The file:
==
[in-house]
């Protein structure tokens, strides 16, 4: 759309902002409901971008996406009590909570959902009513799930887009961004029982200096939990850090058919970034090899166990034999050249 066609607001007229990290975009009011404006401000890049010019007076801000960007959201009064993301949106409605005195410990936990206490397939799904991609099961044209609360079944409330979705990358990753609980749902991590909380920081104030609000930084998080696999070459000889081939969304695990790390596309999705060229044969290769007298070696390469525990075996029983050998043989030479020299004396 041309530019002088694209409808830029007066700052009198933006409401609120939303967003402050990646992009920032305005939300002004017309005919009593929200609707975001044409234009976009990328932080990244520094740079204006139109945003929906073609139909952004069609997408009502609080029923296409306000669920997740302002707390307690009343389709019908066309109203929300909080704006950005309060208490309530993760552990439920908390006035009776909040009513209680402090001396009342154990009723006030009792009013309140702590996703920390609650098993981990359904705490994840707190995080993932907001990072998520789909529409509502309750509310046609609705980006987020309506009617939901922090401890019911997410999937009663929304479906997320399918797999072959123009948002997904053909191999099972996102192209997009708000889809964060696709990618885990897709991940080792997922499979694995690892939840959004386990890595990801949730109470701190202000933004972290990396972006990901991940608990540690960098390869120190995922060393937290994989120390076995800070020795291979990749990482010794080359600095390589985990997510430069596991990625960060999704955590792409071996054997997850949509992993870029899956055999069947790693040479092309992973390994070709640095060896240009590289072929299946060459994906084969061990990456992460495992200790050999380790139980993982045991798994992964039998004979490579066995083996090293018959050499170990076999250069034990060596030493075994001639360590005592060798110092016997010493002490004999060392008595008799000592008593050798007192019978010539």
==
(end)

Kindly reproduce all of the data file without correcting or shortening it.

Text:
[in-house]
């Protein structure tokens, strides 16, 4: 759309902002409901971008996406009590909570959902009513799930887009961004029982200096939990850090058919970034090899166990034999050249 066609607001007229990290975009009011404006401000890049010019007076801000960007959201009064993301949106409605005195410990936990206490397939799904991609099961044209609360079944409330979705990358990753609980749902991590909380920081104030609000930084998080696999070459000889081939969304695990790390596309999705060229044969290769007298070696390469525990075996029983050998043989030479020299004396 041309530019002088694209409808830029007066700052009198933006409401609120939303967003402050990646992009920032305005939300002004017309005919009593929200609707975001044409234009976009990328932080990244520094740079204006139109945003929906073609139909952004069609997408009502609080029923296409306000669920997740302002707390307690009343389709019908066309109203929300909080704006950005309060208490309530993760552990439920908390006035009776909040009513209680402090001396009342154990009723006030009792009013309140702590996703920390609650098993981990359904705490994840707190995080993932907001990072998520789909529409509502309750509310046609609705980006987020309506009617939901922090401890019911997410999937009663929304479906997320399918797999072959123009948002997904053909191999099972996102192209997009708000889809964060696709990618885990897709991940080792997922499979694995690892939840959004386990890595990801949730109470701190202000933004972290990396972006990901991940608990540690960098390869120190995922060393937290994989120390076995800070020795291979990749990482010794080359600095390589985990997510430069596991990625960060999704955590792409071996054997997850949509992993870029899956055999069947790693040479092309992973390994070709640095060896240009590289072929299946060459994906084969061990990456992460495992200790050999380790139980993982045991798994992964039998004979490579066995083996090293018959050499170990076999250069034990060596030493075994001639360590005592060798110092016997010493002490004999060392008595008799000592008593050798007192019978010539």